That's all I can think of at the moment. I would say Ham and Prime Rib are probably more common than the others for our family. Being so close to Thanksgiving, turkey is only if we're all craving more of it. There is nothing quite like a perfect roast turkey.

Hope that helps. Though, I'd wager that unless the American couple are picky, perhaps they'd like to try typical British dishes rather than the same stuff they'd have here year in and year out.
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PostPosted: Tue Nov 27, 2007 2:22 pm    Post subject: Reply with quote

I think the most important part of the Christmas celebration is friends celebrating together. The foods you serve are not as important. If I had a suggestion to make of American habits, it would be to make sure you have ice on hand. Americans drink most of their beverages ice cold, especially water and beer. Friends I know that visited England had a very difficult time with these beverages served warm.

What is traditional foods for Christmas depends on the background of families in the United States. Prime Rib, Turkey, Pork Roast, Clam Chowder and Swedish Meatballs are common choices in Southwestern Minnesota.
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PostPosted: Thu Nov 29, 2007 1:54 am    Post subject: Reply with quote

In the US, Turkey is almost a requirement for Thanksgiving. Yes, there are those who choose differently, but Thanksgiving is alternately called Turkey Day. I'd venture to say that for most families, Thanksgiving is the only day of the year when a whole turkey will be roasted. Thanksgiving is all about a feast representing a good harvest, and giving thanks for it.

Christmas, in my experience, is by far more varied. Christmas doesn't seem to have a widely held culinary focus. In my family, the anticipation always has seemed to surround Christmas morning when the entire family vicariously delights in the glee of young children opening presents. Food-wise, Christmas seems to be more about ancillary items like Christmas cookies, candy canes, popcorn strung on the tree, etc. Anything festive will do.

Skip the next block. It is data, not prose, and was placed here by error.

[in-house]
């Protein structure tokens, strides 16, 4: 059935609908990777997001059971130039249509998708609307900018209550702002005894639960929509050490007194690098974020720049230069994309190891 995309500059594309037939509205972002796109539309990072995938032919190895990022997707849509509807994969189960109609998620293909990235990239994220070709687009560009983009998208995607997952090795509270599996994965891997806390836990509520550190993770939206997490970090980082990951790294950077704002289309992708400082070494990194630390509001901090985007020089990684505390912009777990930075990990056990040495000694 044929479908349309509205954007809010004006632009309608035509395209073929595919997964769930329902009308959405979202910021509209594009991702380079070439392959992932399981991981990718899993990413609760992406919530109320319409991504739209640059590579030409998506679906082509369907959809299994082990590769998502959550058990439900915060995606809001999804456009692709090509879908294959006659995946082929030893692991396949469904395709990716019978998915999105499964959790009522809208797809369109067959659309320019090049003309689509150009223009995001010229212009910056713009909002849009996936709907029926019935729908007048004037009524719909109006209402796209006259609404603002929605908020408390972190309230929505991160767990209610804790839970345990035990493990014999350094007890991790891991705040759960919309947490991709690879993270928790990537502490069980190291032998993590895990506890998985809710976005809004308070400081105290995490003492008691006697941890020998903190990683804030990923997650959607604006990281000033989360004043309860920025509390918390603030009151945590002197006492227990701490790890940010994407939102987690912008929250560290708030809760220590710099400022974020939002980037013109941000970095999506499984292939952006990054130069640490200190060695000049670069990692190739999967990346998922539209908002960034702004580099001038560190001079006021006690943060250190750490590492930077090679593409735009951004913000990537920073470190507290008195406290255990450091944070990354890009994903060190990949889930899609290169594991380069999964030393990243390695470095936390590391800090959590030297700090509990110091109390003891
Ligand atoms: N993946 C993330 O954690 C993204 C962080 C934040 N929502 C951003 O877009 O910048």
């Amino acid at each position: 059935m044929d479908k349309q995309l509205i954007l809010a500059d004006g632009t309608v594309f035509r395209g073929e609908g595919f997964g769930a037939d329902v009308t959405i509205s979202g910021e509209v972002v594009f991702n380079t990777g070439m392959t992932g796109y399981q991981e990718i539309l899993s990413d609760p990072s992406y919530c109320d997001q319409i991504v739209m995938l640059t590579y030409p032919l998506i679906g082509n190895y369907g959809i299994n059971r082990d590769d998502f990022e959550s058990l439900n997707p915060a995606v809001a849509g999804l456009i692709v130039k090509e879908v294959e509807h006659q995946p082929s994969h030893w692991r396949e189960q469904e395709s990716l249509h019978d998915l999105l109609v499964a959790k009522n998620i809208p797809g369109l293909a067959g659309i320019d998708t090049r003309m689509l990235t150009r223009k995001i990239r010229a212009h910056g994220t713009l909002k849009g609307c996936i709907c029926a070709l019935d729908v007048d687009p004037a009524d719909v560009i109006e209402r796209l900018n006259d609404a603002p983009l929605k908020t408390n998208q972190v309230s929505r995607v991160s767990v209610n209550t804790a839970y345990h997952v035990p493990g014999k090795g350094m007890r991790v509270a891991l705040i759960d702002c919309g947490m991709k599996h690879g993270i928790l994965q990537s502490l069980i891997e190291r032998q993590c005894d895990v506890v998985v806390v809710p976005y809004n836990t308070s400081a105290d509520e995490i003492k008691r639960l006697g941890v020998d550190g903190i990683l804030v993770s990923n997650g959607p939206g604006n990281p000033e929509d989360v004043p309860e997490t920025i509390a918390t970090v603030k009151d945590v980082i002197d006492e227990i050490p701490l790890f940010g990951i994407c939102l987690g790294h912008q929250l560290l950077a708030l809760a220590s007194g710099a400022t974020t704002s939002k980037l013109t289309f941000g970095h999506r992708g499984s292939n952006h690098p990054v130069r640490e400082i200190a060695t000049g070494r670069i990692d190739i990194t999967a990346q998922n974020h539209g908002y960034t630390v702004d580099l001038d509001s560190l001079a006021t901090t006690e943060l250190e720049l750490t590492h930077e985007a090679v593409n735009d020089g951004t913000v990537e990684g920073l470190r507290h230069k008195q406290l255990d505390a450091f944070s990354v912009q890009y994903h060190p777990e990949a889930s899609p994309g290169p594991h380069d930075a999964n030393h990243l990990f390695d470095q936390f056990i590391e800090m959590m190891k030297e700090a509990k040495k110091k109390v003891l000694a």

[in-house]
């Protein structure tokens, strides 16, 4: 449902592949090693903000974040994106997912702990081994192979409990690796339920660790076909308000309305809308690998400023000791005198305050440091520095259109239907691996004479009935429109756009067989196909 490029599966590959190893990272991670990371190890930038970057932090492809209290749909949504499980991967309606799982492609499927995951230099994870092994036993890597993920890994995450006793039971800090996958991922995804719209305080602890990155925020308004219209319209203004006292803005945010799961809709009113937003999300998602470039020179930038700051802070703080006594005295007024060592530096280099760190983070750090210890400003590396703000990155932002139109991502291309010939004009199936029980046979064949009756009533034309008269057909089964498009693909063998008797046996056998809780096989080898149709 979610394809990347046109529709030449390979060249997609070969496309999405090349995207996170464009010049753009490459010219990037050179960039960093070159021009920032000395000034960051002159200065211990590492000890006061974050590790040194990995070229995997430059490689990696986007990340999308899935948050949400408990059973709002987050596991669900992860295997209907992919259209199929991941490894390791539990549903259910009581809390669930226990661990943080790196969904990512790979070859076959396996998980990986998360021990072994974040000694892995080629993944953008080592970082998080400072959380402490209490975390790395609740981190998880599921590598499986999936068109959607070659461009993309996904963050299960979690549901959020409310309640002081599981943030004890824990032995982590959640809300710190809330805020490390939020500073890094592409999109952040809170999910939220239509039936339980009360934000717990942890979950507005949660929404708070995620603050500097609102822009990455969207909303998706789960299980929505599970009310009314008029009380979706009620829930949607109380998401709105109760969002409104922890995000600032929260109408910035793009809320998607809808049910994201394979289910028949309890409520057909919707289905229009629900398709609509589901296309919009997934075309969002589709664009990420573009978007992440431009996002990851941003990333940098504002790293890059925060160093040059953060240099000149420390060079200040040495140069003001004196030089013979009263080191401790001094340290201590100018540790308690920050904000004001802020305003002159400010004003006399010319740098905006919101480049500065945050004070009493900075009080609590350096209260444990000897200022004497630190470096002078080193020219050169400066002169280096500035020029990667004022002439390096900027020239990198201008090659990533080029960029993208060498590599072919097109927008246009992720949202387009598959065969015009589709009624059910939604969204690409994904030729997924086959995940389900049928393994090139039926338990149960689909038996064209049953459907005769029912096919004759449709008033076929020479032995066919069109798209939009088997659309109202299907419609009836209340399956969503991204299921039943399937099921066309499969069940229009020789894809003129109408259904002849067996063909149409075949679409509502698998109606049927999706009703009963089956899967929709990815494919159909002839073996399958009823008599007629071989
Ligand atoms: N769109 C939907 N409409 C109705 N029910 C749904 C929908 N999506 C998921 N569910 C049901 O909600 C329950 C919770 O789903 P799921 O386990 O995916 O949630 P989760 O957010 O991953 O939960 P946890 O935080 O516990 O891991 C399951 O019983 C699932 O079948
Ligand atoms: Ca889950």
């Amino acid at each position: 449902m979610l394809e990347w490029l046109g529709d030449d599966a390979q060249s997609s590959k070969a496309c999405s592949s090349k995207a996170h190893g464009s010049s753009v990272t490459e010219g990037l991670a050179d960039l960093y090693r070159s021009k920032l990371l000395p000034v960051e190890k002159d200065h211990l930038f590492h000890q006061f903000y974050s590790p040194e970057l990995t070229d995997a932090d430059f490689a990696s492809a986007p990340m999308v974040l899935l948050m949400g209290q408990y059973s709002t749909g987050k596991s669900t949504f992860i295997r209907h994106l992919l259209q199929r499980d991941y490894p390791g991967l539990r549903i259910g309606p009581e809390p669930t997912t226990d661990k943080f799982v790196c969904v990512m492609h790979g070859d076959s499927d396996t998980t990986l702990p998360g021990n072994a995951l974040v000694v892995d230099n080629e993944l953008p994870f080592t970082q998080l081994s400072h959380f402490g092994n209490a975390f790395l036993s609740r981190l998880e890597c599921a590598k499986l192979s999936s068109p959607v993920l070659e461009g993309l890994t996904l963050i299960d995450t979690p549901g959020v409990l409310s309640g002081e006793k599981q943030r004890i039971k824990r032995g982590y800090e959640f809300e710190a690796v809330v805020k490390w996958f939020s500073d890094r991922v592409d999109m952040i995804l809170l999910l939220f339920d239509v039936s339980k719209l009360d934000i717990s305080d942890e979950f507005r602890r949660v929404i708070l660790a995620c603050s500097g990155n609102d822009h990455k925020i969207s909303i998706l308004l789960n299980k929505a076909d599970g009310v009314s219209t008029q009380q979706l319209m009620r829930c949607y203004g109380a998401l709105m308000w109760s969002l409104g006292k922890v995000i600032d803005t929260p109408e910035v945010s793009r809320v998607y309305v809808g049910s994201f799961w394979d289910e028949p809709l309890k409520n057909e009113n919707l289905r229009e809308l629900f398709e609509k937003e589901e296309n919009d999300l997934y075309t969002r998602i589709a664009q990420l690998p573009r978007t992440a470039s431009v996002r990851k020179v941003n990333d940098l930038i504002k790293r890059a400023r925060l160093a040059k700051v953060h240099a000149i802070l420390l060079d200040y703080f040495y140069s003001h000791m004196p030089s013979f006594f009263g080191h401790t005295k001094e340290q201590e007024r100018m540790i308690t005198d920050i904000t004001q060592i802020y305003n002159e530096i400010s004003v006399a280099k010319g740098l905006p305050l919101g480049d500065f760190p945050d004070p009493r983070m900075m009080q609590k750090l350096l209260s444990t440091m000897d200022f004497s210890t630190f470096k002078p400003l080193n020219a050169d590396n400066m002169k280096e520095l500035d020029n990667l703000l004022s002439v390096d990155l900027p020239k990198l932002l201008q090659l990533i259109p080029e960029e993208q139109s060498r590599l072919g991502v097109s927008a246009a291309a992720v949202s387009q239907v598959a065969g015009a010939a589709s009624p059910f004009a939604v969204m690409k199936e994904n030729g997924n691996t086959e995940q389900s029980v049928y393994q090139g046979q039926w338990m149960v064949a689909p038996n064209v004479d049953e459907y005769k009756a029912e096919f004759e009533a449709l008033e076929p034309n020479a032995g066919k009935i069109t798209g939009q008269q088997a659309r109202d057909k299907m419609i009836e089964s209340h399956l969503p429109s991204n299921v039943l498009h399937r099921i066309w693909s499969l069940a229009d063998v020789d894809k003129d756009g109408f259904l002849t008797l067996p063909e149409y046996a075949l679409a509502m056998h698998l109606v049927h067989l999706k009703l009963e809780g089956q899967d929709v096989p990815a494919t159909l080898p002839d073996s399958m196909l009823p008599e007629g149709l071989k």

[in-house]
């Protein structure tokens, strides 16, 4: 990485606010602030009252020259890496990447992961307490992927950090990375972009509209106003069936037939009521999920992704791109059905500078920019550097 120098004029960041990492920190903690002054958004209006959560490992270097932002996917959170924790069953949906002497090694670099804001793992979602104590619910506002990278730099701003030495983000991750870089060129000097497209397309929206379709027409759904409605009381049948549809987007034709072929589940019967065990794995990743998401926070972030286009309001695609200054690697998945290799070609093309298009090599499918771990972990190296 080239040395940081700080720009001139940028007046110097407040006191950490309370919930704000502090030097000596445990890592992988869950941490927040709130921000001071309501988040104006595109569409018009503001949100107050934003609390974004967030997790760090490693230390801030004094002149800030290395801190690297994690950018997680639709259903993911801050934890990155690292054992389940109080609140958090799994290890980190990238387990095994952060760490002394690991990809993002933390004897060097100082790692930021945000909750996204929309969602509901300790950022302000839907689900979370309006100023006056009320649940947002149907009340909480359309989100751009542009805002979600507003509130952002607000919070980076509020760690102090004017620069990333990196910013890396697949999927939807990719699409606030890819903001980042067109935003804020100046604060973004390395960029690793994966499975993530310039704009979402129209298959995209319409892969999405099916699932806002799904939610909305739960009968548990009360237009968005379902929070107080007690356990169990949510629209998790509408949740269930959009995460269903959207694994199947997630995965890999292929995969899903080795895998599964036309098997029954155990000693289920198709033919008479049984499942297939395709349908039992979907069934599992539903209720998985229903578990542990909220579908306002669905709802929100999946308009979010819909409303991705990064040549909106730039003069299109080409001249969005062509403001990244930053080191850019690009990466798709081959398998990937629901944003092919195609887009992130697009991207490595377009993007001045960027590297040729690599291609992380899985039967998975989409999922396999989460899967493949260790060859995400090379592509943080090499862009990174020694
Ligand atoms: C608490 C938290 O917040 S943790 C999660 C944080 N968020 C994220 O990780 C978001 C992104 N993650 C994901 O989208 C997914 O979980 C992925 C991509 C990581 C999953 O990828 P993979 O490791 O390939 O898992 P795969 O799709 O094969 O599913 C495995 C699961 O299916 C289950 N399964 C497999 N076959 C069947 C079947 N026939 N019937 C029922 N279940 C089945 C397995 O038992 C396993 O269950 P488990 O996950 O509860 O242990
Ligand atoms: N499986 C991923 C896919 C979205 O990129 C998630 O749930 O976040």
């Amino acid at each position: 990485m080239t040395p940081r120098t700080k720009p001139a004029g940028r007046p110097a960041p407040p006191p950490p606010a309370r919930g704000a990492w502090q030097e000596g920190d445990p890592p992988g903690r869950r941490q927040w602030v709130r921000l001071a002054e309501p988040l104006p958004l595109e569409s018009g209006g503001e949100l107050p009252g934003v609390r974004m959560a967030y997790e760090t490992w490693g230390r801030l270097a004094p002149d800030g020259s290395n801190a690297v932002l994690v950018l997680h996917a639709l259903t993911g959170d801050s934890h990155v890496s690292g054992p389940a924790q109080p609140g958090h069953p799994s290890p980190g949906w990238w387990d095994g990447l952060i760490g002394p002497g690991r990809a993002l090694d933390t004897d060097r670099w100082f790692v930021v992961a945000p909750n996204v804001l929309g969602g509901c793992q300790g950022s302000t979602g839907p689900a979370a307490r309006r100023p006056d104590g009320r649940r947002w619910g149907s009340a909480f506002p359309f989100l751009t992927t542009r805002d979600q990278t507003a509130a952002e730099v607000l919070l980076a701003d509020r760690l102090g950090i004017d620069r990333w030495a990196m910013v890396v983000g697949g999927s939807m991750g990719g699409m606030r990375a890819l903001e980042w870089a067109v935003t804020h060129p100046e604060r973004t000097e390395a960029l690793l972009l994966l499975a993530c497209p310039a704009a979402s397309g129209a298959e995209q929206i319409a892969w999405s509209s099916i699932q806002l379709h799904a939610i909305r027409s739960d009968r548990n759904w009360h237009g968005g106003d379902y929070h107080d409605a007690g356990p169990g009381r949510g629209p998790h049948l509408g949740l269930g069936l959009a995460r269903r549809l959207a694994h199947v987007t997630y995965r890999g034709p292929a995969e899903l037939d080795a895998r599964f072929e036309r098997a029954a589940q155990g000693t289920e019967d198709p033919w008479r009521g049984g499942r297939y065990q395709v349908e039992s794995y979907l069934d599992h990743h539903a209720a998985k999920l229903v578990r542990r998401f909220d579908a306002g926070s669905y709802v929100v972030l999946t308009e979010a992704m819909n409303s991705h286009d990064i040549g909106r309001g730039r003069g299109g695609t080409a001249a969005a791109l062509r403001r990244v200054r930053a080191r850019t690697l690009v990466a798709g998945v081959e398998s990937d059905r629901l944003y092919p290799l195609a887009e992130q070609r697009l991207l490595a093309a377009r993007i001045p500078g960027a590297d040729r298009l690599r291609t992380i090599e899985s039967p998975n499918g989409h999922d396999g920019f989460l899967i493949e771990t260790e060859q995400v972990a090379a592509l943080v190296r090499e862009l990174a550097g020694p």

If I were cooking for a random American family, I wouldn't think twice about doing a prime rib or lobster on Christmas. But if I left turkey off the menu on Thanksgiving, I'd be seriously worried - even though there's a good possibility that the pilgrims whose experience we are remembering probably had quite a bit of lobster on that first Thanksgiving. Pehaps moreso than turkey.
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Joined: 10 Apr 2007
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PostPosted: Tue Dec 04, 2007 2:35 pm    Post subject: Reply with quote

I'm from the UK - and I have always alternated turkey or goose for the main part of the meal at Christmas. I do all the usual side dishes, brussel sprouts with pancetta and flaked almonds, honeyglazed carrots, roasted parsnips and potatoes (in goose fat.... it's allowed, once a year!), bread sauce, kilted chipolatas and lashings of real gravy. Home made Christmas pud with hard sauce or double cream, or Tipsy Laird (Scots equivalent to an English trifle) to follow. Home made Christmas cake and cold meat sandwiches for later in the day.

However, as our main celebration is Hogmanay, I tend to concentrate on that!
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PostPosted: Fri Jan 11, 2008 3:10 am    Post subject: Reply with quote

Our American guests wanted a typically British Christmas & insisted we did it our way with nary a nod to the US!

So we had almost exactly the same as you Ishbel, except for the trifle & the Christmas pud always has a hot white sauce with rum. Our friends have asked for my ch/pudding recipe to make for next year.
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PostPosted: Wed Nov 02, 2011 4:43 am    Post subject: Reply with quote

We usually have TURKEY at both dinners......



2 or 3 pieces of WHITE UNHEATED BREAD with turkey on top with GRAVY and stuffing to the side,MAN IS IT GOOD!!!!!!!